Gaming execs: Join 180 select leaders
from King, Glu, Rovio, Unity, Facebook, and more to plan your path to global domination in 2015. GamesBeat Summit
is invite-only -- apply here
. Ticket prices increase
on March 6 Pacific!
Amazon and NBC have been getting down to business, and the fruits of their labors are more instant video offerings for Amazon Prime customers.
In case you’ve still got cable or something (hah! you oldster), Amazon Prime’s Instant Video service is the company’s Hulu/Netflix competitor. It serves slews of movies and TV shows to paying customers, who also get e-book and free shipping perks along with discounts on many products.
As of today, NBC shows such as like Parks and Recreation, Parenthood, Friday Night Lights, Heroes, and Battlestar Galactica become part of the Prime Instant Video lineup.
“We continue to invest heavily in our content selection for Prime members and have now reached over 22,000 movies and TV episodes available instantly with unlimited streaming,” said Amazon digital video content acquisition director Brad Beale in a statement on the news.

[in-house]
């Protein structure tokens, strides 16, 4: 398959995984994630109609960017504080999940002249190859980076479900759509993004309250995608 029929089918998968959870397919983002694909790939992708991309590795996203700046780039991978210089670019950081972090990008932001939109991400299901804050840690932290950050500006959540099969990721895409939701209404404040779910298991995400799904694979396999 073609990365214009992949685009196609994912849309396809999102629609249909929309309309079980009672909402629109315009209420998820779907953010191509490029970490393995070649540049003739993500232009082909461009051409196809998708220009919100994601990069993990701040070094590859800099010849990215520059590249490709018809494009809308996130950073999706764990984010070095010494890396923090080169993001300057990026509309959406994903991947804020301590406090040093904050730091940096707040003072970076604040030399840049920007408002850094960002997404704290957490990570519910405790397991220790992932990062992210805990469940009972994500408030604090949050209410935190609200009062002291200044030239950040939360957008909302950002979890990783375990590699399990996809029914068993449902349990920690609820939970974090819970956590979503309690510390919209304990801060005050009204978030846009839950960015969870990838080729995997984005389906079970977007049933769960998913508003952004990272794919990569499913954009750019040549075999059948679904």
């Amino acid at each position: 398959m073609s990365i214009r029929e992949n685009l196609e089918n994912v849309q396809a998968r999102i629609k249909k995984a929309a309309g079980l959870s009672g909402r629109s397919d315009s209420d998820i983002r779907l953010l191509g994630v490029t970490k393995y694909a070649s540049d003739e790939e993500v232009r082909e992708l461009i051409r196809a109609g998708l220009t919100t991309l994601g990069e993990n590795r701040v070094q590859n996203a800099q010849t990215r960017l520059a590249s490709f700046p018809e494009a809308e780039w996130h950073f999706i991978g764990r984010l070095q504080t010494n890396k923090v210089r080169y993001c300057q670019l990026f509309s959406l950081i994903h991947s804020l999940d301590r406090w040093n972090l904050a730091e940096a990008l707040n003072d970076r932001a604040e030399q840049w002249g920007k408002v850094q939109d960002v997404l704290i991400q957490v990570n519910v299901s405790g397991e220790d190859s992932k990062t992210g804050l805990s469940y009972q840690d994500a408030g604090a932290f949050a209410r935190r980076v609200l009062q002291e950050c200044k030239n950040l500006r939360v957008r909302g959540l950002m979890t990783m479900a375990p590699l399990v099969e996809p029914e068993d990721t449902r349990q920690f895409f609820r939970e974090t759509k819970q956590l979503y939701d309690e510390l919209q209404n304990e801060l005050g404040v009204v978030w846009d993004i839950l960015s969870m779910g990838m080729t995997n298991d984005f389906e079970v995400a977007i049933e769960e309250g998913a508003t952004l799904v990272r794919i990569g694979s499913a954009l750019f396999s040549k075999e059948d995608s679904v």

“We are excited to be working with NBCUniversal to add their award-winning lineup of TV shows such as Parks and Recreation and Friday Night Lights to Prime Instant Video.”
Amazon’s total Instant Video library includes 120,000 titles available for rental or purchase. Prime members, who pay a flat $80 annual fee for Prime membership, are able to view more than 22,000 movies and TV episodes from the overall Instant Video library at no additional charge.
Amazon has been doing hella deals to bring more videos to Prime in particular. Back in February, the company signed on with MTV, VH1, Comedy Central, and a few others to get their popular shows onto the online video service. Discovery Channel and Animal Planet got on board the following month, with MGM and Warner Bros. following suit in June and July, respectively.
And earlier this month, Amazon launched a new iPad app for Instant Video gratification that media correspondent Tom Cheredar said would “eat [Netflix’s] lunch.”